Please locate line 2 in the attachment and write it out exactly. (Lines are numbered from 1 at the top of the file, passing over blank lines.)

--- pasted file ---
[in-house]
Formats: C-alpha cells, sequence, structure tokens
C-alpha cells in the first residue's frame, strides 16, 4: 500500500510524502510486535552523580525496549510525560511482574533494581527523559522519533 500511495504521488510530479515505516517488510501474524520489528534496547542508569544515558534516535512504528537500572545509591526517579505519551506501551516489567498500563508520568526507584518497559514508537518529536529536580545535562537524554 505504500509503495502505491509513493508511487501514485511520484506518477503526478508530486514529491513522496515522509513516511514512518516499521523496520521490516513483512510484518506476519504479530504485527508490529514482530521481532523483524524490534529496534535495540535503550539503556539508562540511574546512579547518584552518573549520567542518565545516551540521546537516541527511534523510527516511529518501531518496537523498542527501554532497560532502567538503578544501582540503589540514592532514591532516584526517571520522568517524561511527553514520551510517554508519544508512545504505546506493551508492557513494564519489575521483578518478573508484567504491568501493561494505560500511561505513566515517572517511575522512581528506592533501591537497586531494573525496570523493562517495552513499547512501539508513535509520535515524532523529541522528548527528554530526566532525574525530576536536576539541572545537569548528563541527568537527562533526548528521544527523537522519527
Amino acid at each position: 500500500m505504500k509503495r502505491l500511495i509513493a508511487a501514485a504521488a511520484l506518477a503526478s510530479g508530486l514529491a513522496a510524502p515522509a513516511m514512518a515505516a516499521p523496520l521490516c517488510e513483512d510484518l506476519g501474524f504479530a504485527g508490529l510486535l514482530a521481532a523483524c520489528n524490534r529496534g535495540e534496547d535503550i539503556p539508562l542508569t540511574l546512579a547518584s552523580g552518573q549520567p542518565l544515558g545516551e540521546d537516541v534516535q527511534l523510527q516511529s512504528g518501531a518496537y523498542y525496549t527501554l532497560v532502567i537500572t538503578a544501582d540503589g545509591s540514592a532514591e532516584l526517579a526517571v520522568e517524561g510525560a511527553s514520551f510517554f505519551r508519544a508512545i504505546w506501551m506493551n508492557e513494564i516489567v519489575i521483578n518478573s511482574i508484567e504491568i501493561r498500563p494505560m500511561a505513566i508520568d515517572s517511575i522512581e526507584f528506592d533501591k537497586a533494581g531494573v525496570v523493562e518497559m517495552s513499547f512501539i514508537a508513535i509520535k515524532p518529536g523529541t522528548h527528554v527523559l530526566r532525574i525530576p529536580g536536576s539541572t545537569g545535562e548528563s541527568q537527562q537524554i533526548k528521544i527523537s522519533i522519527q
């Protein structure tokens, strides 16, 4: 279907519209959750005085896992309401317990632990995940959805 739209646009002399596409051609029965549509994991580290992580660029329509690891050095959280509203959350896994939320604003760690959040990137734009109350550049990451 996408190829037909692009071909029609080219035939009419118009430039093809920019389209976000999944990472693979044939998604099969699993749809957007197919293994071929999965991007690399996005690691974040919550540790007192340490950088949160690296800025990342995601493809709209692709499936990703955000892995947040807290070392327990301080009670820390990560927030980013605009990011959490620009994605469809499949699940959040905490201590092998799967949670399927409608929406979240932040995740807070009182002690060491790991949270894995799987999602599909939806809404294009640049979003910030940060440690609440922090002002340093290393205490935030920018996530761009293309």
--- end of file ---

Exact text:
Formats: C-alpha cells, sequence, structure tokens